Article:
As with clockworks, we see in Hart's eScapes references to historical myths in a baroque, whimsical and suprahuman iconography--the swing from the sky in The Swing; sculptures sprouting organic growth in The Seasons and Empire; a body breathing underwater in Ophelia. As mythopoetic domains, Hart's clockwork eScapes reprise age-old myths and legends of rape and abuse--Persephone abducted by Hades; Daphne stalked and manhandled by Apollo; Ophelia emotionally tortured and suffering the murder of her father by Hamlet. Except that we find the eternal plights of the myths intervened on by Hart to effect their revitalization and restoration for women today. It is particularly instructive that Hart reclaims not myths of amazon combat, but myths that respond to violence with the transformation of traumatic yet epiphanic awakening.
Without intending any diminishment on Hart's work, I personally can't help seeing in the combined motifs of escape, automation, and especially Hart's states of sustained innocence, the kind of purposeful fracturing that occurs in Dissociative Personality (or Multiple Personality) Disorder. It's exactly the kind of sexual, physical, and emotional abuses that Hart indicts in the misogynistic representations of popular culture and ancient myths that are widely considered to compel children at an early age to retreat from reality into multiple personalities not unlike the havens of escape Hart has engineered.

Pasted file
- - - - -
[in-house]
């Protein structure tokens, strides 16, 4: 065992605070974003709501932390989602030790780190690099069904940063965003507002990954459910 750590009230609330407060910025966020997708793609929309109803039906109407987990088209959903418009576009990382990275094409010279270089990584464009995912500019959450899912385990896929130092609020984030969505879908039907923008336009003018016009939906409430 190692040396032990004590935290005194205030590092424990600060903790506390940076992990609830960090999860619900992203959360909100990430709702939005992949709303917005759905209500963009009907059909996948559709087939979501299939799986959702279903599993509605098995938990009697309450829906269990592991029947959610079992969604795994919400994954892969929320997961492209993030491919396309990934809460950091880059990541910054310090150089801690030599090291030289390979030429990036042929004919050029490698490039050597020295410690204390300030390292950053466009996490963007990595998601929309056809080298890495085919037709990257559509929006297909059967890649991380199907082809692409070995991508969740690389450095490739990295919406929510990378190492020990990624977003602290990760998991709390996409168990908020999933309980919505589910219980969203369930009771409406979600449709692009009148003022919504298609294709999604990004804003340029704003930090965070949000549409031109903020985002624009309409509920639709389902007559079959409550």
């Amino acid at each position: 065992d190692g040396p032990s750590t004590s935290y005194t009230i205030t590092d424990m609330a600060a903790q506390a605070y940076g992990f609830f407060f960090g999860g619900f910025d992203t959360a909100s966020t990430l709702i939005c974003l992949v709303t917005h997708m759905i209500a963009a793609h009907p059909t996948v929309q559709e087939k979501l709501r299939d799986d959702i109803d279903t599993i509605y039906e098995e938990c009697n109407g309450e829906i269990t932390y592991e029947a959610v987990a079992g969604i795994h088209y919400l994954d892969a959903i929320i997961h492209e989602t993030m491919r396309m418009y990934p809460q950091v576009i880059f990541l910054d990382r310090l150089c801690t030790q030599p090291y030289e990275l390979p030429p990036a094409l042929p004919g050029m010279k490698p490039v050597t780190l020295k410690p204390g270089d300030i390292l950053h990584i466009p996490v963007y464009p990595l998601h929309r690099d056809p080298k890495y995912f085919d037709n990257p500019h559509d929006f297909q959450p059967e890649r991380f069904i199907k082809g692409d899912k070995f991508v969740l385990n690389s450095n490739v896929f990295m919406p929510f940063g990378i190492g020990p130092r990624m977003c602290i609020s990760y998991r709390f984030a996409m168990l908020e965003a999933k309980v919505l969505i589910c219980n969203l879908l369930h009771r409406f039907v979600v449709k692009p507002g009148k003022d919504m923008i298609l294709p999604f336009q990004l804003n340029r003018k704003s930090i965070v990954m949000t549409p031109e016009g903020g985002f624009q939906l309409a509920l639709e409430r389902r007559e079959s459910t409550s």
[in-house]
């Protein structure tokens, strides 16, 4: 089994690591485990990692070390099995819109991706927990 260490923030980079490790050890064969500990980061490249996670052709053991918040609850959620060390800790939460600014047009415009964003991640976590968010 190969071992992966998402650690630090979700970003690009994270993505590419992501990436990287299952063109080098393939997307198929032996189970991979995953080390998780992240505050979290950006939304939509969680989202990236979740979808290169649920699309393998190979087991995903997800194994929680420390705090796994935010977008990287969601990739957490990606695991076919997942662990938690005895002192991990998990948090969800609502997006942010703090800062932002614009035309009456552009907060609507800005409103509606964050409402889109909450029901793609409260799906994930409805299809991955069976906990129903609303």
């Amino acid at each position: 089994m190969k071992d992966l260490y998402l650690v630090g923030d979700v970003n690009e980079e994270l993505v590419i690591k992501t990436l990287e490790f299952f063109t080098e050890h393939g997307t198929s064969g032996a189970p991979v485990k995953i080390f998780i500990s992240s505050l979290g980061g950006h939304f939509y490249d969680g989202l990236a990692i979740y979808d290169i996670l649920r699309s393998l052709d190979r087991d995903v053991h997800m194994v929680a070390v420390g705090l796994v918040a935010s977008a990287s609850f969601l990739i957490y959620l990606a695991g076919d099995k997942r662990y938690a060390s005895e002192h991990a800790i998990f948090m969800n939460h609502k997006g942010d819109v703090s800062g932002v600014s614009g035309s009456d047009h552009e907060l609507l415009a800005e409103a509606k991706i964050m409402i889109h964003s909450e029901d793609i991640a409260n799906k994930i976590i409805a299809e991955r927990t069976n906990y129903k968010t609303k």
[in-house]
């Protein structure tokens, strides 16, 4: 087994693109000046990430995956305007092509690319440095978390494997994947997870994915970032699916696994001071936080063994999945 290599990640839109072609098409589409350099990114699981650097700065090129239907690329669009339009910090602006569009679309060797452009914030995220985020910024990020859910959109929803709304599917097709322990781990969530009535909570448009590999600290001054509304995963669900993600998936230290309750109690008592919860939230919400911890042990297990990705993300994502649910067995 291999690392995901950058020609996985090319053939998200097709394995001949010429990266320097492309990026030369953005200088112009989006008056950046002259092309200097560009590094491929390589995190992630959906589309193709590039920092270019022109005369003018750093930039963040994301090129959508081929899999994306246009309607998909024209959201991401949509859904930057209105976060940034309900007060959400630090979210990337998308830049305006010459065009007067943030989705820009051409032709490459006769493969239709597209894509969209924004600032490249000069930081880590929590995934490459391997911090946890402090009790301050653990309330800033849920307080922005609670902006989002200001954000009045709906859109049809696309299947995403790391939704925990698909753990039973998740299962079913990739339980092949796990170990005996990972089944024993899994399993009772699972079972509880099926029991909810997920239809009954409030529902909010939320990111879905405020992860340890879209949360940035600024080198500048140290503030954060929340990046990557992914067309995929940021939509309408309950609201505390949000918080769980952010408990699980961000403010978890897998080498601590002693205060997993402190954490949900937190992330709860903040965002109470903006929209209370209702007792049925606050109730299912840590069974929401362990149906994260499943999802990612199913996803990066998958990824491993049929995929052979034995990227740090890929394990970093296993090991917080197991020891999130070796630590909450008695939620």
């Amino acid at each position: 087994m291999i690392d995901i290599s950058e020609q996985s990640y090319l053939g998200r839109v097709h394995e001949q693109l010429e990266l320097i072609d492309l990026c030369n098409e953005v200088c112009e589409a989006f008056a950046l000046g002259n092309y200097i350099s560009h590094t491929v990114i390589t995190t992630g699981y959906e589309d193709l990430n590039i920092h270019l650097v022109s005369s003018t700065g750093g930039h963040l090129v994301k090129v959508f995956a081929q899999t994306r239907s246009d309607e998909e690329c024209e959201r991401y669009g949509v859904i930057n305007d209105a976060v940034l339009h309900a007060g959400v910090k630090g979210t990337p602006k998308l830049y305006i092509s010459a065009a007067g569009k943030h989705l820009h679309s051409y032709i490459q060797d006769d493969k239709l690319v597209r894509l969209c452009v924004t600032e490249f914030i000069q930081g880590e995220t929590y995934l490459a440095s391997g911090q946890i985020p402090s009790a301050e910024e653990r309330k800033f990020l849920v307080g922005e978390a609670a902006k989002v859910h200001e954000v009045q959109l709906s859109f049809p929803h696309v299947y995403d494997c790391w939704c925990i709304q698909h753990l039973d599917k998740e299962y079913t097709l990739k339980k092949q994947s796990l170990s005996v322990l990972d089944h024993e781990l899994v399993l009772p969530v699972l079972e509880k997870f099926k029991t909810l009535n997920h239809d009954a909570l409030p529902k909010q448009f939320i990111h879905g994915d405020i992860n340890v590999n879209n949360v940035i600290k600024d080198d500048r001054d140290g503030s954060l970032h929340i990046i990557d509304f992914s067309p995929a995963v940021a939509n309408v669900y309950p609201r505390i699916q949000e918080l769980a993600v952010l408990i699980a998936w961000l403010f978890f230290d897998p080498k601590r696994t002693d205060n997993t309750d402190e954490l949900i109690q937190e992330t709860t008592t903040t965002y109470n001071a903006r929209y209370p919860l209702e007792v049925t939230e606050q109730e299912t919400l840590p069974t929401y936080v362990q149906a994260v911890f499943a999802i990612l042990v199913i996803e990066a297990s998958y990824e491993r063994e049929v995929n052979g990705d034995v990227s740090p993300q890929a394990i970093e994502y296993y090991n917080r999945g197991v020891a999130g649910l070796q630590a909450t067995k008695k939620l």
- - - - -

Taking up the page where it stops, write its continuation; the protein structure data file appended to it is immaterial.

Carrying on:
In the Greek myth of the goddess Persephone, time is fractured into four seasons with Persephone's rape by the god Hades. But in The Swing, Hart's Persephone-automaton is freed of Hades to enjoy perpetual play through the unfolding years, during which the seasons pass as if minutes. Although clearly an adult, The Swing's automaton displays a prepubescent pubis, signifying she represents the desire for sustained innocence.
In The Seasons, a stark white sculptural automaton that seems to be Nature herself is seen swooning over a chair as she slowly metamorphoses into a plant. It's an image reminiscent of Ovid's Daphne, who is spared the rape of Apollo by the intervention of the goddess Artemis. With Hart stepping in for Artemis, the automaton Daphne is now, in her perpetual video loop, made as timeless and self-sufficient as any god possessed of the life-giving and life-ending propensity for organic growth and decay. Its a symbology that makes Hart's automatons oppositional to Cartesian anxiety and the Freudian ego ideal, but attractive to artists from Roman times up to the modern era--I think here particularly of work by Frida Kahlo, Ana Mendieta, and Kiki Smith.